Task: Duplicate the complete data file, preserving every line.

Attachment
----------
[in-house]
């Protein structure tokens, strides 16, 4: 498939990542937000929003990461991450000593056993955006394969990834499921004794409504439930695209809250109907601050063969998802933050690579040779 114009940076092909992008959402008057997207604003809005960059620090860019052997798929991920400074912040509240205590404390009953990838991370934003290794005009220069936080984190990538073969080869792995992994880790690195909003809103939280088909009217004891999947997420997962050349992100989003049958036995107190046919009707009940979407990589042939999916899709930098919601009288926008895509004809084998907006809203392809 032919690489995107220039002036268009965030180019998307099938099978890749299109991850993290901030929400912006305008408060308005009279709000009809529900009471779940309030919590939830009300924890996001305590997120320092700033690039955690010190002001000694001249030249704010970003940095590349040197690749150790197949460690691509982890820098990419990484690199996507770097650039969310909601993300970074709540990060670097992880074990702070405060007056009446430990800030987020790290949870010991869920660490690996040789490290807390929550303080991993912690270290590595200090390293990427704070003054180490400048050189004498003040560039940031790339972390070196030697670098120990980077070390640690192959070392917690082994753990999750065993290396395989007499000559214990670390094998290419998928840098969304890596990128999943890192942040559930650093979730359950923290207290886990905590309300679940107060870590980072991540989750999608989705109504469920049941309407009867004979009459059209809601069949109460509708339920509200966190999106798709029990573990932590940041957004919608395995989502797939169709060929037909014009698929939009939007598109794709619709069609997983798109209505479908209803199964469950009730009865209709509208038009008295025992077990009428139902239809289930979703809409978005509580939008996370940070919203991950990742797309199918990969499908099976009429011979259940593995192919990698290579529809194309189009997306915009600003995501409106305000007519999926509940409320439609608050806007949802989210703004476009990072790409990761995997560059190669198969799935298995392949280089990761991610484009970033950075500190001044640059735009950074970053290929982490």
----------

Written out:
[in-house]
């Protein structure tokens, strides 16, 4: 498939990542937000929003990461991450000593056993955006394969990834499921004794409504439930695209809250109907601050063969998802933050690579040779 114009940076092909992008959402008057997207604003809005960059620090860019052997798929991920400074912040509240205590404390009953990838991370934003290794005009220069936080984190990538073969080869792995992994880790690195909003809103939280088909009217004891999947997420997962050349992100989003049958036995107190046919009707009940979407990589042939999916899709930098919601009288926008895509004809084998907006809203392809 032919690489995107220039002036268009965030180019998307099938099978890749299109991850993290901030929400912006305008408060308005009279709000009809529900009471779940309030919590939830009300924890996001305590997120320092700033690039955690010190002001000694001249030249704010970003940095590349040197690749150790197949460690691509982890820098990419990484690199996507770097650039969310909601993300970074709540990060670097992880074990702070405060007056009446430990800030987020790290949870010991869920660490690996040789490290807390929550303080991993912690270290590595200090390293990427704070003054180490400048050189004498003040560039940031790339972390070196030697670098120990980077070390640690192959070392917690082994753990999750065993290396395989007499000559214990670390094998290419998928840098969304890596990128999943890192942040559930650093979730359950923290207290886990905590309300679940107060870590980072991540989750999608989705109504469920049941309407009867004979009459059209809601069949109460509708339920509200966190999106798709029990573990932590940041957004919608395995989502797939169709060929037909014009698929939009939007598109794709619709069609997983798109209505479908209803199964469950009730009865209709509208038009008295025992077990009428139902239809289930979703809409978005509580939008996370940070919203991950990742797309199918990969499908099976009429011979259940593995192919990698290579529809194309189009997306915009600003995501409106305000007519999926509940409320439609608050806007949802989210703004476009990072790409990761995997560059190669198969799935298995392949280089990761991610484009970033950075500190001044640059735009950074970053290929982490």